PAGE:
Weir won for the third time this year, and all six of his PGA Tour victories have been comebacks -- none more special than this.
Until Sunday, the most nervous he has ever felt was watching Canada win the gold medal in hockey at the Salt Lake City Olympics.
"This was definitely nerve-racking," Weir said. "I tried to gather myself on each putt. Every putt on this golf course is tough."
Woods, who stumbled to a 75, slipped the coveted prize over his shoulders.
"Thanks, Tig," Weir told him. "It feels good."
Woods was only four strokes behind to start the final round, and history seemed to be there for the taking.
He gave it all away with one bad decision -- a driver on the shortest par 4 at Augusta National that went into an azalea bush, caused him to hit his next shot left-handed and led to a double bogey that derailed his chances.
The Masters was supposed to be won by the big hitters, but Weir proved again that the shortest clubs in the bag -- his putter and wedge-- can make up for a lot.
"Unbelievable," Weir said. "It's something I've dreamt of, something I worked very hard at. I'm having a hard time putting it into words because words won't do it justice."
So ended an unforgettable week at Augusta National.
Four days of rain.
The opening round washed out for the first time in 64 years.
A tepid protest Saturday against the all-male membership at Augusta National.
And the first playoff since Nick Faldo beat Raymond Floyd in 1990.
Weir now takes his place among so many others who have won the green jacket, including six-time winner Jack Nicklaus.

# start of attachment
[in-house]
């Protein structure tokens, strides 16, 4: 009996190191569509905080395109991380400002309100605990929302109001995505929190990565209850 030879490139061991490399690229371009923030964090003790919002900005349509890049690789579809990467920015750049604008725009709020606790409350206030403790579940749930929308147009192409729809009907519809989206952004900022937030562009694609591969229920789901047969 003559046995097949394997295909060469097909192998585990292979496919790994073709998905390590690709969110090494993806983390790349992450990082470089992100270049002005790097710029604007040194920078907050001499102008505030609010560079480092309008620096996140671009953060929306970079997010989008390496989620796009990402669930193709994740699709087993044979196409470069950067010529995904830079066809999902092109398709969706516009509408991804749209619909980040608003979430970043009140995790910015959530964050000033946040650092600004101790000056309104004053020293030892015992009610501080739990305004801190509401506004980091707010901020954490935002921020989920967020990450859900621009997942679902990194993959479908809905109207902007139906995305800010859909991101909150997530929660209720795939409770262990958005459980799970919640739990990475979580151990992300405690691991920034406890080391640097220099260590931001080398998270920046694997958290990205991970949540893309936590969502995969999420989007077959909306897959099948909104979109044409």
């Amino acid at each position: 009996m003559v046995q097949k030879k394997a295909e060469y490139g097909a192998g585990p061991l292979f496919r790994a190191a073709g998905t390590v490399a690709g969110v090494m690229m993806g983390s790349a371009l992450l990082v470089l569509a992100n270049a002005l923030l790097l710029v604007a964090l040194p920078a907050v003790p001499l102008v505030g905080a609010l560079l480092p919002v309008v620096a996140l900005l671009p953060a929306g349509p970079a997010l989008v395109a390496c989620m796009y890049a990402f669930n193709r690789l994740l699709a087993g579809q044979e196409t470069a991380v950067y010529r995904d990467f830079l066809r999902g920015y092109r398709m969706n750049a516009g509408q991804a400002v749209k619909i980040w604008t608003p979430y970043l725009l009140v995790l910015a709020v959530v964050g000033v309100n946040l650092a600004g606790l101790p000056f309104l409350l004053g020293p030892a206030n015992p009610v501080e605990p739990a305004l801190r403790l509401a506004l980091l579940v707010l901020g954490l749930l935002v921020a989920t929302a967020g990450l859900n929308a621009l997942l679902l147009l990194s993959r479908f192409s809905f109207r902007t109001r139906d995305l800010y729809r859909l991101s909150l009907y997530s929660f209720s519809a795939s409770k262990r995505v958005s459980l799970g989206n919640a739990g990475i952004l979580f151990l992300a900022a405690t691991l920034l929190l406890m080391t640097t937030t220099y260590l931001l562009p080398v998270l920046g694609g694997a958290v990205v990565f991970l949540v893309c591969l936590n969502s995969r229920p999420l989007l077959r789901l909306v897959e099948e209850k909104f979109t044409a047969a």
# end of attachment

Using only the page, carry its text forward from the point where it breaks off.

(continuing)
As a 13-year-old, Weir wrote a letter to the Golden Bear asking if he should learn to play right-handed. Nicklaus told him not to change a thing.
"I still have that letter in my office," Weir said.
He now has a green jacket, and a spot in the Champions locker room upstairs at Augusta National.
The final round lived up to its billing, but thousands of fans who streamed through the gates at 8 a.m. -- almost seven hours before the leaders teed off -- could never have guessed what was in store.
There was an amazing array of shots that sent cheers resounding across Augusta National as one player after another worked his way into contention.
-- Mickelson, after hitting into a creek on No. 2, holed a 90-foot birdie putt and looked to the sky, wondering if this might finally be his year to win a major.
-- Mattiace pitched over the large mounds on No. 8 and into the hole for a birdie, and rolled in a 60-foot birdie putt on No. 10 from almost the same spot as Ben Crenshaw when he won his first green jacket in 1984.
-- Rich Beem, the PGA champion trying to prove that Hazeltine was no fluke, holed out from the fairway for eagle on No. 5.
But every charge came with a collapse -- none greater than Jeff Maggert's.
He started with a two-stroke lead over Weir, but it all ended in shocking fashion.
From the fairway bunker on No. 3, Maggert's approach slammed into the lip and caromed off his chest, a two-stroke penalty. He slapped his knee in disgust, his ball still in the sand and his hopes of a green jacket fading fast.
Maggert was lucky to escape with triple bogey, and managed to scratch his way back into the hunt until he reached No. 12.
His tee shot went into the back bunker. His sand shot skidded through the green and into the water. He dropped on the other side of Rae's Creek and dumped another in the water, finally walking off with an 8.
No one else got closer than two strokes the rest of the way, and it became a two-man race over the final six holes.